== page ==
PATHWAYS FOR MOVEMENT 2021-06-18
In the apparent absence of vectors or of other modes of transmission, movement and trade of contaminated propagation materials is seen as the most significant, if not unique, mode of long-distance movement. Vegetative propagation techniques and cultural operations are the mean of short distance dispersal. Apple fruits are not considered a pathway.
PEST SIGNIFICANCE 2021-06-18
While the symptoms induced by AFCVd on sensitive apple cultivars and on hop plants can be severe, the geographic distribution at world scale appears to be very limited. Distribution in Japan, the main country where AFCVd is reported, appears also to be quite limited. Overall, the current economic impact of AFCVd appears very limited.
Given the inefficiency of any known natural spread mechanism, the most efficient control strategy appears to be the development and use of AFCVd-free propagation materials (Koganezawa & Ito, 2011). No known control measures are known in the field, besides the destruction of infected plants, which has proven its efficacy in Japan (Koganezawa & Ito, 2011).
The phytosanitary risk is essentially linked to infected propagation material and seen as relatively limited given the limited geographical distribution of AFCVd and the apparently inefficient (apple, persimmon) or relatively inefficient (hop) spread in the field. EFSA (2019) considered that climatic conditions in the EPPO region would not impair establishment. However, symptom expression and severity may be affected by climatic conditions (e.g. temperature and light) and by the varieties used.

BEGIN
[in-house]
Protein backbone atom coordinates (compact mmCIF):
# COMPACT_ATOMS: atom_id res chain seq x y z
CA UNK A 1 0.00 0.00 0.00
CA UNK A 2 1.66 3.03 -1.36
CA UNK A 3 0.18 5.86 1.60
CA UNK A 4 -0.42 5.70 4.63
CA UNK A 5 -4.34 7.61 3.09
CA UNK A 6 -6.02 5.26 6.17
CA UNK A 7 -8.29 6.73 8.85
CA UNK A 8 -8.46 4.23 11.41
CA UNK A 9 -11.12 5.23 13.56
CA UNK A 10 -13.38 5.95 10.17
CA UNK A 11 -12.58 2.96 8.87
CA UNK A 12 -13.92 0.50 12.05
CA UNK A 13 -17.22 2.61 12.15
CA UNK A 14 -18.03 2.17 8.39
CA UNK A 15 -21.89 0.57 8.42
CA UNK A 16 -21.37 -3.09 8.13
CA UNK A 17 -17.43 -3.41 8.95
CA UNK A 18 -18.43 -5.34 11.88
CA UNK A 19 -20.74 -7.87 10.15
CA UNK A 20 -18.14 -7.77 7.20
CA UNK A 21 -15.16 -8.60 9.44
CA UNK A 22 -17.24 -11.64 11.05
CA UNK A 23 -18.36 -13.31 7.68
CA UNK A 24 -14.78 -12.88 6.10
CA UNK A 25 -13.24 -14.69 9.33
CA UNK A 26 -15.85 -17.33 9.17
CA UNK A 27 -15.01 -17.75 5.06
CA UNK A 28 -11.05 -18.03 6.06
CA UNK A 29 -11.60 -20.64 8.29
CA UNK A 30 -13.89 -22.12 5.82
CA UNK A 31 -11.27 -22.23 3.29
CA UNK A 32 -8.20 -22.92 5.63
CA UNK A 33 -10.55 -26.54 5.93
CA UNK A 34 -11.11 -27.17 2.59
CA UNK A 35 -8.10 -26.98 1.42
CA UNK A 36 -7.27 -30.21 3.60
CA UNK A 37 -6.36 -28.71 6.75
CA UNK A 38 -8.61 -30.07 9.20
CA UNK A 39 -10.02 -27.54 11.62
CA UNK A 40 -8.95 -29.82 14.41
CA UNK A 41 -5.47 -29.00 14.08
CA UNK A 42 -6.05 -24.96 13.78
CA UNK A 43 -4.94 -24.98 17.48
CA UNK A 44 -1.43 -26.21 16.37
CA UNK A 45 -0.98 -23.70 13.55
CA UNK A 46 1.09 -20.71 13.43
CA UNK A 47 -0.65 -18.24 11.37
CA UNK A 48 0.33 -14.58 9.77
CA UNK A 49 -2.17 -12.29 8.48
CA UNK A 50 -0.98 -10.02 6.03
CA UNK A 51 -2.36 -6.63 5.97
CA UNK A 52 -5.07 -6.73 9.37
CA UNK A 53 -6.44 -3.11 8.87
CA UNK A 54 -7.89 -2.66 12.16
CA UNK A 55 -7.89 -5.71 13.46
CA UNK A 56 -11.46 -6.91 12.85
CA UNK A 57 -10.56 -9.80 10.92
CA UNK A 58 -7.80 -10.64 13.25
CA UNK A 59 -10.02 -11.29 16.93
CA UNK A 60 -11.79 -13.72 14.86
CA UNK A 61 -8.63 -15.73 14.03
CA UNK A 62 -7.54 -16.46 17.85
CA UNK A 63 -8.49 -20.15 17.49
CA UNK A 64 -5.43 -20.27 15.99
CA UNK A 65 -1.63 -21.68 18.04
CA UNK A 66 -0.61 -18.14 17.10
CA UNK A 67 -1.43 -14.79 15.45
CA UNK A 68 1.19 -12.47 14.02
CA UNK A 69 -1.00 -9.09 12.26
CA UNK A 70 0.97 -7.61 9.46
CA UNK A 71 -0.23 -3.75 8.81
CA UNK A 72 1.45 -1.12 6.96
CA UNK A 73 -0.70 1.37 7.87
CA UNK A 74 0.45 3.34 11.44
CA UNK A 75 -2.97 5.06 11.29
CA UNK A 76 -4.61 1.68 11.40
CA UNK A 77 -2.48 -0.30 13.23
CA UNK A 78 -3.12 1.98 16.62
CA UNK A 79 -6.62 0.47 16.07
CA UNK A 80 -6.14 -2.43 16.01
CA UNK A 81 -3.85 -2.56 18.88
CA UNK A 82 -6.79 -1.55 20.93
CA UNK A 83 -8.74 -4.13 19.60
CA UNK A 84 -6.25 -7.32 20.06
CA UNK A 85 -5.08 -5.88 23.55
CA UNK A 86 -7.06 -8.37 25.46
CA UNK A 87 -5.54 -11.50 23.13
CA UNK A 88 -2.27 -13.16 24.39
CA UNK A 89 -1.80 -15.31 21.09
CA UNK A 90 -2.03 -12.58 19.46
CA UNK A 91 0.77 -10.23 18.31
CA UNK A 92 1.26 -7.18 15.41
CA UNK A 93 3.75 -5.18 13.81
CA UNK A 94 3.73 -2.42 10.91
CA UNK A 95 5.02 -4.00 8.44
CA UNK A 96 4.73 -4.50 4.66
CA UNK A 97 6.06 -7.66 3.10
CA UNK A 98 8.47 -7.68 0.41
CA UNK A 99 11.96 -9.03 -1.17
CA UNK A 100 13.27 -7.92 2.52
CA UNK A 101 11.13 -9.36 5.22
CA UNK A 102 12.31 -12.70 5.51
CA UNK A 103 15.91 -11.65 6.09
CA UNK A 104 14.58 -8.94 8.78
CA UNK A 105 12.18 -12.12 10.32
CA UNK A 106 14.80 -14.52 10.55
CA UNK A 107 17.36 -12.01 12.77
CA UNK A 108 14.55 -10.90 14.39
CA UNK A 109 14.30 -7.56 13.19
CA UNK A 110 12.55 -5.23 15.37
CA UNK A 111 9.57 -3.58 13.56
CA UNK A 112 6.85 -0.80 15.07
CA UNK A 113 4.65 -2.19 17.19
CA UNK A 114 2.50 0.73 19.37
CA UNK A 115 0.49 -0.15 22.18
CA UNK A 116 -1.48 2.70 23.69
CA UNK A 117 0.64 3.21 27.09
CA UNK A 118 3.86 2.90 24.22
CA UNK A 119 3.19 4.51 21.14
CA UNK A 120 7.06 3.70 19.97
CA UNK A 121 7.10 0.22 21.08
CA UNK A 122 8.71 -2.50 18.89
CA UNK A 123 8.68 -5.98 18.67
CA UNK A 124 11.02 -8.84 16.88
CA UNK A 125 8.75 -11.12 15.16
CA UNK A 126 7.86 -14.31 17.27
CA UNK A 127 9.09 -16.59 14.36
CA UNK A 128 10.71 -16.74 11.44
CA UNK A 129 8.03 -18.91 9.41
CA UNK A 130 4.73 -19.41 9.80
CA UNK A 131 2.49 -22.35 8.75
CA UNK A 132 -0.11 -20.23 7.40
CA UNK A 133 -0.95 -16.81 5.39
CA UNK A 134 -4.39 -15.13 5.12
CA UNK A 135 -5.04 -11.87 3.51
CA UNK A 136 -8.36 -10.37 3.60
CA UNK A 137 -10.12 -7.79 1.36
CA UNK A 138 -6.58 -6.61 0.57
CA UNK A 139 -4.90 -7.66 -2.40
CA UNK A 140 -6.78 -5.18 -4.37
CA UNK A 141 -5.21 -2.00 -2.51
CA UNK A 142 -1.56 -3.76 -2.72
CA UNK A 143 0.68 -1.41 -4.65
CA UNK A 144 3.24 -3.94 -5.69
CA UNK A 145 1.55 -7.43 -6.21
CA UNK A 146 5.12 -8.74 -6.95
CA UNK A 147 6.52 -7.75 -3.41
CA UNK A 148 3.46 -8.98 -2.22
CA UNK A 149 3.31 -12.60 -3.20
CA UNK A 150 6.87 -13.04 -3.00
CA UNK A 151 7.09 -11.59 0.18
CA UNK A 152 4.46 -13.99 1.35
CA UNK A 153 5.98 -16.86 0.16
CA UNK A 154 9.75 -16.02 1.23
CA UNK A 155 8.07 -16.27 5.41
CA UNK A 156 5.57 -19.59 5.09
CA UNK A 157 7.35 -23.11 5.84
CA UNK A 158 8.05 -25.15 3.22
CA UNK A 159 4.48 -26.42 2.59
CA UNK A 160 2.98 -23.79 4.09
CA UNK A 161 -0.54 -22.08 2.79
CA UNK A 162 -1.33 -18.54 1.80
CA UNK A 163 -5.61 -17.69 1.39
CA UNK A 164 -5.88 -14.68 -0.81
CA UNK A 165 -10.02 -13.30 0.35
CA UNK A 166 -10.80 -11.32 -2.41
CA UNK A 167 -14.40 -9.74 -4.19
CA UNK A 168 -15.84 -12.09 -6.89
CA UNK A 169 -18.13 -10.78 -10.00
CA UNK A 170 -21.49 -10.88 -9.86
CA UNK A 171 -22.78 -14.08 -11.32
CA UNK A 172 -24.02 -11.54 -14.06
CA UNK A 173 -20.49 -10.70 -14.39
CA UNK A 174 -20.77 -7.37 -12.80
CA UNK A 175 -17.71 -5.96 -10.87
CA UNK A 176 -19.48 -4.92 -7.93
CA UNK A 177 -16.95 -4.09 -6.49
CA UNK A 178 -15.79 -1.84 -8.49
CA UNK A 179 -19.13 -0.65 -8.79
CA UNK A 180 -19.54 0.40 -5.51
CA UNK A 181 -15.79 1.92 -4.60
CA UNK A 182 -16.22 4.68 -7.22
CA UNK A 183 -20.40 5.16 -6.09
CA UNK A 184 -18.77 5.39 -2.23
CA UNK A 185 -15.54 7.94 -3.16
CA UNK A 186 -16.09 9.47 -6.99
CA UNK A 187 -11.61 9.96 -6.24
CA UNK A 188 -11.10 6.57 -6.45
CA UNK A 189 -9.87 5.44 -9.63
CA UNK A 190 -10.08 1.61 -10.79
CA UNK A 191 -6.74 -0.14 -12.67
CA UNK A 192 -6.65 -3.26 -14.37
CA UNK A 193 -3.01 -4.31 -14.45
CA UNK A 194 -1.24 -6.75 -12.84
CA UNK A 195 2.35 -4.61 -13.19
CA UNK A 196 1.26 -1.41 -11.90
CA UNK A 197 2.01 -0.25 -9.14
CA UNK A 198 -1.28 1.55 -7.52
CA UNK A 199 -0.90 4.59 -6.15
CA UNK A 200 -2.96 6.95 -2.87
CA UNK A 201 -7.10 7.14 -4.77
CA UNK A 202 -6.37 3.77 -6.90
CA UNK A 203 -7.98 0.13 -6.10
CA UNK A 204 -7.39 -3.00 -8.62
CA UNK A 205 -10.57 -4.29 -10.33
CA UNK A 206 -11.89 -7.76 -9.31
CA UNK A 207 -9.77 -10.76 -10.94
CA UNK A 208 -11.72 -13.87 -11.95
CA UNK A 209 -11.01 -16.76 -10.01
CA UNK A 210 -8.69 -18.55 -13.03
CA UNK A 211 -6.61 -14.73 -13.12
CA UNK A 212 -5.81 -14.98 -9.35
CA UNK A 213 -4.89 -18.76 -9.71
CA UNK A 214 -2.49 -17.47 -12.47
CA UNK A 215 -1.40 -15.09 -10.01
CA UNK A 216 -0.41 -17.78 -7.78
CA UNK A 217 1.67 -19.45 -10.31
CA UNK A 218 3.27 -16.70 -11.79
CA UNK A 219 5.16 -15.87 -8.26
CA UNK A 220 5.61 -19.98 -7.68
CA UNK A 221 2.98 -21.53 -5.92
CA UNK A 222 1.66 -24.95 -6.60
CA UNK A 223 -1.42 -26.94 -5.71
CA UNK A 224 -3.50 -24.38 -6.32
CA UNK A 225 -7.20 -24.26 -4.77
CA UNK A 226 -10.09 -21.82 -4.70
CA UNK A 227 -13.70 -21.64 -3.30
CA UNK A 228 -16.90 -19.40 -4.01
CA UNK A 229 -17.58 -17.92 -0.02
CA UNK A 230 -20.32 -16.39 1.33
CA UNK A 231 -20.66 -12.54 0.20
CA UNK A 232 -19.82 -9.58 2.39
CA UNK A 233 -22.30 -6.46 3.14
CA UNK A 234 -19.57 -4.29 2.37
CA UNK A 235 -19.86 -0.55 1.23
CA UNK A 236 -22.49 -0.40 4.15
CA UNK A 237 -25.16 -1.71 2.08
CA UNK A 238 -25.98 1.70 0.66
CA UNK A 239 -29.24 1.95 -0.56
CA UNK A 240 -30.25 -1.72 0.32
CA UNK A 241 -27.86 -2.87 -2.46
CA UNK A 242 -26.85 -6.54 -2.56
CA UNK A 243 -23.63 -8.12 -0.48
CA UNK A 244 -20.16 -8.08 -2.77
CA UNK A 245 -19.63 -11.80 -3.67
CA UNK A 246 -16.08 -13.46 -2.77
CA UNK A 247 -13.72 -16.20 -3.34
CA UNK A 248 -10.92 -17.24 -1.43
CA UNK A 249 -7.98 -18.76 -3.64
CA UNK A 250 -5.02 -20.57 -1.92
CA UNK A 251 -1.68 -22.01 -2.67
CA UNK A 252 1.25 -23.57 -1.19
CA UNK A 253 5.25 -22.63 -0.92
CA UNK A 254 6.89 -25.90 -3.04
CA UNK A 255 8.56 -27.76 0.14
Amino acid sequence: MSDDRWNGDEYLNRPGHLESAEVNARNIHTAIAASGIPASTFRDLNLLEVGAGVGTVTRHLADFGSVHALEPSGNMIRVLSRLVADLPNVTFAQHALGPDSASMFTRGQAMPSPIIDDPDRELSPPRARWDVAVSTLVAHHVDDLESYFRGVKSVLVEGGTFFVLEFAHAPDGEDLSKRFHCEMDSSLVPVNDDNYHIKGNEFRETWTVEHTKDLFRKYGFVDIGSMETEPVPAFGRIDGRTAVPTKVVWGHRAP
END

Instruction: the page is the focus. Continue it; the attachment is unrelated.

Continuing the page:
PHYTOSANITARY MEASURES 2021-06-18
Appropriate phytosanitary measures to import apple, oriental persimmon or hop plants for planting into the EPPO region could require that these plants are produced in a pest free area, in a pest free place/site of production, or shown to be free from AFCVd by appropriate molecular diagnostic methods. A number of EPPO countries (e.g. EU countries: Annex VI, points 8 & 9 of Regulation 2019/2072 (EU, 2019)) already ban the import of apple plants for planting (other than seeds) from listed countries including Japan. Host plants for planting could also be imported through post-entry quarantine (in the framework of a bilateral agreement).
Di Serio F, Owens RA, Li SF, Matoušek J, Pallás V, Randles JW, Sano T, Verhoeven JTJ, Vidalakis G & Flores R (2020) ICTV Report Consortium. ICTV Virus Taxonomy Profile: Pospiviroidae. Journal of General Virology 102(2), 001543.
Di Serio F, Torchetti EM, Flores R & Sano T (2017) Other apscaviroids infecting pome fruit trees. In Viroids and Satellites (eds Hadidi A, Flores R, Randles JW & Palukaitis P), pp. 229-241. Elsevier Academic Press, London (UK).